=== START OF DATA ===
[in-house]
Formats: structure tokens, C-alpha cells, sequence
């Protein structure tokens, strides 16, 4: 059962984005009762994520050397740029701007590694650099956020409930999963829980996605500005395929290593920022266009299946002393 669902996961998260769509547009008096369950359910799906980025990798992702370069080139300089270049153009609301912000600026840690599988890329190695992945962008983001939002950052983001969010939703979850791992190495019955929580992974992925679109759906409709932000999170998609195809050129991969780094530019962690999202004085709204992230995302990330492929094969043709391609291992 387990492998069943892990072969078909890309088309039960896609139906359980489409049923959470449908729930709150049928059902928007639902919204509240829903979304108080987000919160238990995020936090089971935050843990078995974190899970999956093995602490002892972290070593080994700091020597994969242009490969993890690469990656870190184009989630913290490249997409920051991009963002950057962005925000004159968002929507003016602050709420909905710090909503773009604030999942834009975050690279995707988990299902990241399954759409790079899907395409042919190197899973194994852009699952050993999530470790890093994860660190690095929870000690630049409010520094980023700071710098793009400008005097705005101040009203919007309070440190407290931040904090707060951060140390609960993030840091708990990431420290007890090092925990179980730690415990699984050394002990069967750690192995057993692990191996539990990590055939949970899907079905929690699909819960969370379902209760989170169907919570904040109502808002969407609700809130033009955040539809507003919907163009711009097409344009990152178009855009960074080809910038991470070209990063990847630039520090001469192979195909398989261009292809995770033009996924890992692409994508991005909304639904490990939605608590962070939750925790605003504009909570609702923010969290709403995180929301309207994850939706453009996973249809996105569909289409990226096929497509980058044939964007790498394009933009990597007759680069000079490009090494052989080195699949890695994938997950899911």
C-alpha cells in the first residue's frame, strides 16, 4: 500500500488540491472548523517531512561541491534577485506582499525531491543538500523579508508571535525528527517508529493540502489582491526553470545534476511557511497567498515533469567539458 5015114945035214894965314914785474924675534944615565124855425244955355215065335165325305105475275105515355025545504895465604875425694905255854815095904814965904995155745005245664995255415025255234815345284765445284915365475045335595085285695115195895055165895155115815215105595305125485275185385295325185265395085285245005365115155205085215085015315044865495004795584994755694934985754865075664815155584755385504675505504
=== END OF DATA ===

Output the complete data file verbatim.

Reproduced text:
[in-house]
Formats: structure tokens, C-alpha cells, sequence
């Protein structure tokens, strides 16, 4: 059962984005009762994520050397740029701007590694650099956020409930999963829980996605500005395929290593920022266009299946002393 669902996961998260769509547009008096369950359910799906980025990798992702370069080139300089270049153009609301912000600026840690599988890329190695992945962008983001939002950052983001969010939703979850791992190495019955929580992974992925679109759906409709932000999170998609195809050129991969780094530019962690999202004085709204992230995302990330492929094969043709391609291992 387990492998069943892990072969078909890309088309039960896609139906359980489409049923959470449908729930709150049928059902928007639902919204509240829903979304108080987000919160238990995020936090089971935050843990078995974190899970999956093995602490002892972290070593080994700091020597994969242009490969993890690469990656870190184009989630913290490249997409920051991009963002950057962005925000004159968002929507003016602050709420909905710090909503773009604030999942834009975050690279995707988990299902990241399954759409790079899907395409042919190197899973194994852009699952050993999530470790890093994860660190690095929870000690630049409010520094980023700071710098793009400008005097705005101040009203919007309070440190407290931040904090707060951060140390609960993030840091708990990431420290007890090092925990179980730690415990699984050394002990069967750690192995057993692990191996539990990590055939949970899907079905929690699909819960969370379902209760989170169907919570904040109502808002969407609700809130033009955040539809507003919907163009711009097409344009990152178009855009960074080809910038991470070209990063990847630039520090001469192979195909398989261009292809995770033009996924890992692409994508991005909304639904490990939605608590962070939750925790605003504009909570609702923010969290709403995180929301309207994850939706453009996973249809996105569909289409990226096929497509980058044939964007790498394009933009990597007759680069000079490009090494052989080195699949890695994938997950899911």
C-alpha cells in the first residue's frame, strides 16, 4: 500500500488540491472548523517531512561541491534577485506582499525531491543538500523579508508571535525528527517508529493540502489582491526553470545534476511557511497567498515533469567539458 5015114945035214894965314914785474924675534944615565124855425244955355215065335165325305105475275105515355025545504895465604875425694905255854815095904814965904995155745005245664995255415025255234815345284765445284915365475045335595085285695115195895055165895155115815215105595305125485275185385295325185265395085285245005365115155205085215085015315044865495004795584994755694934985754865075664815155584755385504675505504